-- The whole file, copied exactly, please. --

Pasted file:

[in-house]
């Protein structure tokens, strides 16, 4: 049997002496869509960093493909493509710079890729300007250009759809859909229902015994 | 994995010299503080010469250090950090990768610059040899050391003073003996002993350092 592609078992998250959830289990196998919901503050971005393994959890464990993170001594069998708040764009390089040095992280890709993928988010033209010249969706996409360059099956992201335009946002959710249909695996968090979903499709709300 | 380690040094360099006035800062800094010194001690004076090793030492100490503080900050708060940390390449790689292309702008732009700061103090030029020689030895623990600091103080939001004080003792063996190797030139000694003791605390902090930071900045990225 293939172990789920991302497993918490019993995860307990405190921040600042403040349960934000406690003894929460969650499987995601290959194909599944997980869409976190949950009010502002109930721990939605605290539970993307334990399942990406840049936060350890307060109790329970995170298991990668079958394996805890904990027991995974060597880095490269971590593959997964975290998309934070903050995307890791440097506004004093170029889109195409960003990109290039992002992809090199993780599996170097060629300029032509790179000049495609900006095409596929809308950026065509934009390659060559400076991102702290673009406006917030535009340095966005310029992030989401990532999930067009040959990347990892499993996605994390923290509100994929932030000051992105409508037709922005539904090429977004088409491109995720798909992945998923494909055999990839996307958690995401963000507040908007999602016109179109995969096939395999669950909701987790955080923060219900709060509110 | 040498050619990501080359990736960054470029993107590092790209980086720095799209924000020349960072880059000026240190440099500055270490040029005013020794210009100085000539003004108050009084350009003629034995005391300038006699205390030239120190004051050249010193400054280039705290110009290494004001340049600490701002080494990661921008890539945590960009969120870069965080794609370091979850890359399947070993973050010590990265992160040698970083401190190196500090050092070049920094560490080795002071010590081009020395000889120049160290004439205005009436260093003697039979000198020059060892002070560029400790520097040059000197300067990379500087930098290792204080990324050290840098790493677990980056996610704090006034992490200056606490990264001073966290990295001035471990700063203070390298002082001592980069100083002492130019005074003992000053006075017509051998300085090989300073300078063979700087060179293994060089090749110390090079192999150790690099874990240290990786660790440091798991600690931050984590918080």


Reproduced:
[in-house]
């Protein structure tokens, strides 16, 4: 049997002496869509960093493909493509710079890729300007250009759809859909229902015994 | 994995010299503080010469250090950090990768610059040899050391003073003996002993350092 592609078992998250959830289990196998919901503050971005393994959890464990993170001594069998708040764009390089040095992280890709993928988010033209010249969706996409360059099956992201335009946002959710249909695996968090979903499709709300 | 380690040094360099006035800062800094010194001690004076090793030492100490503080900050708060940390390449790689292309702008732009700061103090030029020689030895623990600091103080939001004080003792063996190797030139000694003791605390902090930071900045990225 293939172990789920991302497993918490019993995860307990405190921040600042403040349960934000406690003894929460969650499987995601290959194909599944997980869409976190949950009010502002109930721990939605605290539970993307334990399942990406840049936060350890307060109790329970995170298991990668079958394996805890904990027991995974060597880095490269971590593959997964975290998309934070903050995307890791440097506004004093170029889109195409960003990109290039992002992809090199993780599996170097060629300029032509790179000049495609900006095409596929809308950026065509934009390659060559400076991102702290673009406006917030535009340095966005310029992030989401990532999930067009040959990347990892499993996605994390923290509100994929932030000051992105409508037709922005539904090429977004088409491109995720798909992945998923494909055999990839996307958690995401963000507040908007999602016109179109995969096939395999669950909701987790955080923060219900709060509110 | 040498050619990501080359990736960054470029993107590092790209980086720095799209924000020349960072880059000026240190440099500055270490040029005013020794210009100085000539003004108050009084350009003629034995005391300038006699205390030239120190004051050249010193400054280039705290110009290494004001340049600490701002080494990661921008890539945590960009969120870069965080794609370091979850890359399947070993973050010590990265992160040698970083401190190196500090050092070049920094560490080795002071010590081009020395000889120049160290004439205005009436260093003697039979000198020059060892002070560029400790520097040059000197300067990379500087930098290792204080990324050290840098790493677990980056996610704090006034992490200056606490990264001073966290990295001035471990700063203070390298002082001592980069100083002492130019005074003992000053006075017509051998300085090989300073300078063979700087060179293994060089090749110390090079192999150790690099874990240290990786660790440091798991600690931050984590918080």